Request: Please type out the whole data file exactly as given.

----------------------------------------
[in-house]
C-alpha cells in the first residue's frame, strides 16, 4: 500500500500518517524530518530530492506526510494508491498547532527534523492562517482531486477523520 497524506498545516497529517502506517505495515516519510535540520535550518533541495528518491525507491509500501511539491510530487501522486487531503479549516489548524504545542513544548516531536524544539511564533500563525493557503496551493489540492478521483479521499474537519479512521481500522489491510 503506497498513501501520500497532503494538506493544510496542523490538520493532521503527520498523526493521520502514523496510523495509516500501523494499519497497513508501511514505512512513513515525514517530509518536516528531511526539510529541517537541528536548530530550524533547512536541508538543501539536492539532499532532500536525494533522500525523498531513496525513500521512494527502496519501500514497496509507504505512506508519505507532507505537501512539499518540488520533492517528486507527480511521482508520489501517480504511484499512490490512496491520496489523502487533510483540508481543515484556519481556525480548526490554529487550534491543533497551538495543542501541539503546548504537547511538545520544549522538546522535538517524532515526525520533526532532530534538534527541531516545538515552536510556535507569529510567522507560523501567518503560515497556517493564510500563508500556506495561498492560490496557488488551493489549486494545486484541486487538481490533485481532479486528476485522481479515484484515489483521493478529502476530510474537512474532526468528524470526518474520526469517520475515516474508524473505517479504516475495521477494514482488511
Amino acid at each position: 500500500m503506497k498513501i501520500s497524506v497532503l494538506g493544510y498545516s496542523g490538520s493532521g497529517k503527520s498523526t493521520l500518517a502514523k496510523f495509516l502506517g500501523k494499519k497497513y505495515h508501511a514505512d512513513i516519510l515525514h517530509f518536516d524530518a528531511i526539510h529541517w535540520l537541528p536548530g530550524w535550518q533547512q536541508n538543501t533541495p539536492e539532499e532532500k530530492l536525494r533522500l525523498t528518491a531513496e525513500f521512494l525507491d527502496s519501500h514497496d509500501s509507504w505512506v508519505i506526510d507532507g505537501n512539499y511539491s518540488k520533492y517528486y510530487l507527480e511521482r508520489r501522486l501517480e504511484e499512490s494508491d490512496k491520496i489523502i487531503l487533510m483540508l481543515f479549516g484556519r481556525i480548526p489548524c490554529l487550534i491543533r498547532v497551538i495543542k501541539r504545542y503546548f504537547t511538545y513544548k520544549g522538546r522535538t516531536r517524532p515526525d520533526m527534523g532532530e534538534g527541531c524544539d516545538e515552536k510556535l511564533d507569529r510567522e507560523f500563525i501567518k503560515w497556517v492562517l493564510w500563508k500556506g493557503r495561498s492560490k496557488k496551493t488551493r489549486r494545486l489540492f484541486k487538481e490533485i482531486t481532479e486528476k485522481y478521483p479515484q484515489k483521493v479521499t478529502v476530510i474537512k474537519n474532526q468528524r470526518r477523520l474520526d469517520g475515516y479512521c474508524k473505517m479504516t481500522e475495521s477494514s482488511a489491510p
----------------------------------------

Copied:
[in-house]
C-alpha cells in the first residue's frame, strides 16, 4: 500500500500518517524530518530530492506526510494508491498547532527534523492562517482531486477523520 497524506498545516497529517502506517505495515516519510535540520535550518533541495528518491525507491509500501511539491510530487501522486487531503479549516489548524504545542513544548516531536524544539511564533500563525493557503496551493489540492478521483479521499474537519479512521481500522489491510 503506497498513501501520500497532503494538506493544510496542523490538520493532521503527520498523526493521520502514523496510523495509516500501523494499519497497513508501511514505512512513513515525514517530509518536516528531511526539510529541517537541528536548530530550524533547512536541508538543501539536492539532499532532500536525494533522500525523498531513496525513500521512494527502496519501500514497496509507504505512506508519505507532507505537501512539499518540488520533492517528486507527480511521482508520489501517480504511484499512490490512496491520496489523502487533510483540508481543515484556519481556525480548526490554529487550534491543533497551538495543542501541539503546548504537547511538545520544549522538546522535538517524532515526525520533526532532530534538534527541531516545538515552536510556535507569529510567522507560523501567518503560515497556517493564510500563508500556506495561498492560490496557488488551493489549486494545486484541486487538481490533485481532479486528476485522481479515484484515489483521493478529502476530510474537512474532526468528524470526518474520526469517520475515516474508524473505517479504516475495521477494514482488511
Amino acid at each position: 500500500m503506497k498513501i501520500s497524506v497532503l494538506g493544510y498545516s496542523g490538520s493532521g497529517k503527520s498523526t493521520l500518517a502514523k496510523f495509516l502506517g500501523k494499519k497497513y505495515h508501511a514505512d512513513i516519510l515525514h517530509f518536516d524530518a528531511i526539510h529541517w535540520l537541528p536548530g530550524w535550518q533547512q536541508n538543501t533541495p539536492e539532499e532532500k530530492l536525494r533522500l525523498t528518491a531513496e525513500f521512494l525507491d527502496s519501500h514497496d509500501s509507504w505512506v508519505i506526510d507532507g505537501n512539499y511539491s518540488k520533492y517528486y510530487l507527480e511521482r508520489r501522486l501517480e504511484e499512490s494508491d490512496k491520496i489523502i487531503l487533510m483540508l481543515f479549516g484556519r481556525i480548526p489548524c490554529l487550534i491543533r498547532v497551538i495543542k501541539r504545542y503546548f504537547t511538545y513544548k520544549g522538546r522535538t516531536r517524532p515526525d520533526m527534523g532532530e534538534g527541531c524544539d516545538e515552536k510556535l511564533d507569529r510567522e507560523f500563525i501567518k503560515w497556517v492562517l493564510w500563508k500556506g493557503r495561498s492560490k496557488k496551493t488551493r489549486r494545486l489540492f484541486k487538481e490533485i482531486t481532479e486528476k485522481y478521483p479515484q484515489k483521493v479521499t478529502v476530510i474537512k474537519n474532526q468528524r470526518r477523520l474520526d469517520g475515516y479512521c474508524k473505517m479504516t481500522e475495521s477494514s482488511a489491510p